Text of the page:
Often non-profit leaders get caught up in anxiously telling donors “everything.” They blurt out stats about programs and stories. They hasten to show impact and community need. As non-profit staff and volunteers, they have great pride in the mission so it’s easy for them to go on and on about what’s happening with the organization.

    The staff or volunteer walks away proud and certain that they’ve educated the donor.

    The problem is that in educating, they’ve missed a great opportunity. They haven’t learned anything.

    They haven’t asked questions. They haven’t invited the donor to an event or program that interests them. Without that two-way dialogue, it will be very unlikely that the donor will engage more fully in our organization.

    Have you ever had a donor visit like that?

    What if you were able to break down your mission into five key impact areas? Then walk through these impact areas with your donor, allowing them to comment and ask questions.

    As the donor begins express their interests, the door is open to inviting them to learn more, perhaps through an in person visit to one of your program sites. Through their questions, you will learn how to better follow up with them in the future. You have the information you need to be an effective interest-raiser, not just a fund-raiser.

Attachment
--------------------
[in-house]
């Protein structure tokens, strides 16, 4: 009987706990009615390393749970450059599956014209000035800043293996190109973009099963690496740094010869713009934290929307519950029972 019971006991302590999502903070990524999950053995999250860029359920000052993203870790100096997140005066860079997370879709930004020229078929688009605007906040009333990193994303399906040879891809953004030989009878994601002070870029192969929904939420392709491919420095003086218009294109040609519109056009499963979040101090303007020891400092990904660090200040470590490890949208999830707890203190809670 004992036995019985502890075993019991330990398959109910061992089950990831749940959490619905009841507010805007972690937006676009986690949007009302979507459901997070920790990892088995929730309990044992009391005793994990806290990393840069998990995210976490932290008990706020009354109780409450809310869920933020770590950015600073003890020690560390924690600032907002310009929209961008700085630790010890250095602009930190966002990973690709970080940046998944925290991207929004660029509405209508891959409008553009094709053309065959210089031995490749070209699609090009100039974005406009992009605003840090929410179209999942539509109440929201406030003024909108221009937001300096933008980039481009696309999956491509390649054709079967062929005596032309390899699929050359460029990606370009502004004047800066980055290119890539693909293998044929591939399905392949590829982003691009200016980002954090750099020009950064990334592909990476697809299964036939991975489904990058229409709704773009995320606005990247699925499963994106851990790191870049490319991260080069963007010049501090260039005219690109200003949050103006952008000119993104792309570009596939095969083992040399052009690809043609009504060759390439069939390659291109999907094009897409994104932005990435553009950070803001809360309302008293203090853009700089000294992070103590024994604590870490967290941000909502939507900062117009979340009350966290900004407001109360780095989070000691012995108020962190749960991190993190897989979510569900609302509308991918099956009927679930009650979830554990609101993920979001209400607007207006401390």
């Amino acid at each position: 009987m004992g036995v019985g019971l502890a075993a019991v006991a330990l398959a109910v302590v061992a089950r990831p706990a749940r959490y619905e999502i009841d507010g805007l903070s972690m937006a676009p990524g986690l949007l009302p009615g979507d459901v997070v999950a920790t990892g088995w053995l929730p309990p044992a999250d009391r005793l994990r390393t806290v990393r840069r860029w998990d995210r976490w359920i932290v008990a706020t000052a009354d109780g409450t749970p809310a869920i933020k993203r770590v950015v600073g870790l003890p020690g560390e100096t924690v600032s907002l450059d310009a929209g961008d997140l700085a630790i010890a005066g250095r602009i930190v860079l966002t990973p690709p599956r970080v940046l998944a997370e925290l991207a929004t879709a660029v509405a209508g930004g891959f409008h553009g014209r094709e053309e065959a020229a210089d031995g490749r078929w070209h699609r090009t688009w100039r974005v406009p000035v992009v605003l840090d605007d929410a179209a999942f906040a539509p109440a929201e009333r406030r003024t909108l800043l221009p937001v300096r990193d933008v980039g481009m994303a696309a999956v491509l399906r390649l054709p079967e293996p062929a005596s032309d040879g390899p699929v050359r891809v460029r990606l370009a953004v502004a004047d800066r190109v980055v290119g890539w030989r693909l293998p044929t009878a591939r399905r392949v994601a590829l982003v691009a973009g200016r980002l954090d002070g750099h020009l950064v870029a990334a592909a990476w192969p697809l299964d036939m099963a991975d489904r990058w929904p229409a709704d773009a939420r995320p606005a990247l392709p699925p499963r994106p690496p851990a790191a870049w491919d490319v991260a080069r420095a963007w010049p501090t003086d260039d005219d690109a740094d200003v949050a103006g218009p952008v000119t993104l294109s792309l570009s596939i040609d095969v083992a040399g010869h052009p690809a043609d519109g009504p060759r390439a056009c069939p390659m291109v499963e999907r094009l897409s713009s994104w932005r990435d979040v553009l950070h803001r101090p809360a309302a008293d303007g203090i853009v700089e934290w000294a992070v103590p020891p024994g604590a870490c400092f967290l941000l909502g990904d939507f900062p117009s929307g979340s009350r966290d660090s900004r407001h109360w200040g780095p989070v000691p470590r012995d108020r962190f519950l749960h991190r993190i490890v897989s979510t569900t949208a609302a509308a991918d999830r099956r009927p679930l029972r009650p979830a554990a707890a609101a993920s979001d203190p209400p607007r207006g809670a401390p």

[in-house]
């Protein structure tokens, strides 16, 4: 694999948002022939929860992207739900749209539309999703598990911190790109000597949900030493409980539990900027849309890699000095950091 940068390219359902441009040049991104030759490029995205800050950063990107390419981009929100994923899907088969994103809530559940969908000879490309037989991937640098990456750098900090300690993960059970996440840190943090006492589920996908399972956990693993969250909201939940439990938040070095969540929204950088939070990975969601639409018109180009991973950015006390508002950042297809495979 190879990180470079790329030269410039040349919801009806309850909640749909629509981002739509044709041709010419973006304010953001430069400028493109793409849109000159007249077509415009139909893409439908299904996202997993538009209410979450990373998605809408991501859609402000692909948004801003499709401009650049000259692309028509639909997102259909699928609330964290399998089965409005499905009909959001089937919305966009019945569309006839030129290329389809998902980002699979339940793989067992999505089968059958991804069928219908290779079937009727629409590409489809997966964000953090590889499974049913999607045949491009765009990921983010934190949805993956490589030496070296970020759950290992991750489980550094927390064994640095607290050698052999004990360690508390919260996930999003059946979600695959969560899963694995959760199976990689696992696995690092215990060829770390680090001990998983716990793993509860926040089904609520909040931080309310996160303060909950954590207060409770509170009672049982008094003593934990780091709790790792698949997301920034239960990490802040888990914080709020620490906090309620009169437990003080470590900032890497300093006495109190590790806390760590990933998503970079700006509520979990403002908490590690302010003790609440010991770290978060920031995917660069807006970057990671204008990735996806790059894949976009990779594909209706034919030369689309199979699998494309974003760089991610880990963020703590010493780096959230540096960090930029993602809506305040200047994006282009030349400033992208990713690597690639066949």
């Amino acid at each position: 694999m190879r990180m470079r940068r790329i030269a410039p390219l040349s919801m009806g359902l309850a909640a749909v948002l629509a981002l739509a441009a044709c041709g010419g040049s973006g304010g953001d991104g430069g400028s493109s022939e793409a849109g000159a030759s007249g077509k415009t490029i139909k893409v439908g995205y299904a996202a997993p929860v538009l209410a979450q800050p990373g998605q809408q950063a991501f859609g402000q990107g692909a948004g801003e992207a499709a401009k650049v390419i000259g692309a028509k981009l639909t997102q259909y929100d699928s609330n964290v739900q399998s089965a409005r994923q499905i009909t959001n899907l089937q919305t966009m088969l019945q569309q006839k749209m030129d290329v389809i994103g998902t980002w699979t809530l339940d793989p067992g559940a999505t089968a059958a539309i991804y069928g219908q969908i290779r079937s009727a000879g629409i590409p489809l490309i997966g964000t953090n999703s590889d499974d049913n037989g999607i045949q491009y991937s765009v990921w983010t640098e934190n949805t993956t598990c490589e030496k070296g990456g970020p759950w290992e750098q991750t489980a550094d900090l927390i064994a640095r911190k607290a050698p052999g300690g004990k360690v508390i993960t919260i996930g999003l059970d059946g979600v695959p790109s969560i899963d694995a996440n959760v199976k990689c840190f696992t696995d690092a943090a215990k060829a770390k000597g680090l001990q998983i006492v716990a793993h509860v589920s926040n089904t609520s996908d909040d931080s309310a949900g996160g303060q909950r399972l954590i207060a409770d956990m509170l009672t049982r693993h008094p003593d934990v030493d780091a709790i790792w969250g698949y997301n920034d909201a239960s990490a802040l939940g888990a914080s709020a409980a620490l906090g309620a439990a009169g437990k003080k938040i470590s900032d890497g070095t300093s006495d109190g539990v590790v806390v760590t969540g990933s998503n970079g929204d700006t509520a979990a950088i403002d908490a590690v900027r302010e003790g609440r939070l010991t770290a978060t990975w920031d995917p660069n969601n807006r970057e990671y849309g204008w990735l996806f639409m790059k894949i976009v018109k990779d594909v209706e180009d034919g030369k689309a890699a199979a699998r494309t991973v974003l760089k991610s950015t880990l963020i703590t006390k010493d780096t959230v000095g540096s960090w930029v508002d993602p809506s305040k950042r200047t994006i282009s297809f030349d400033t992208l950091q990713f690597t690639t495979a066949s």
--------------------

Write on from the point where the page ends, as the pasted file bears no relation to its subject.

Get great at listening! Use donor visits to learn about the donor. That information will help you point out where their interests and values align with your organization’s mission.

    Not only will you be more effective, you’ll also find that a conversation is more enjoyable than a one-sided presentation, which will make donor visits something you can look forward to!

    Posted by Peggy Vinson on Jan. 17, 2019
    Peggy Vinson

    Written by Peggy Vinson

    Since joining DBD in 2005, Peggy has coached executive staff and volunteers on increasing the effectiveness of their fundraising efforts. Peggy’s prescriptive approach focuses on the organization’s strengths and challenges. She meets her clients where they are, helping all to grow their fundraising skills. By developing strategic, measurable plans and skill sets, Peggy helps organizations not only meet their goals this year, but increase their capacity for the future.

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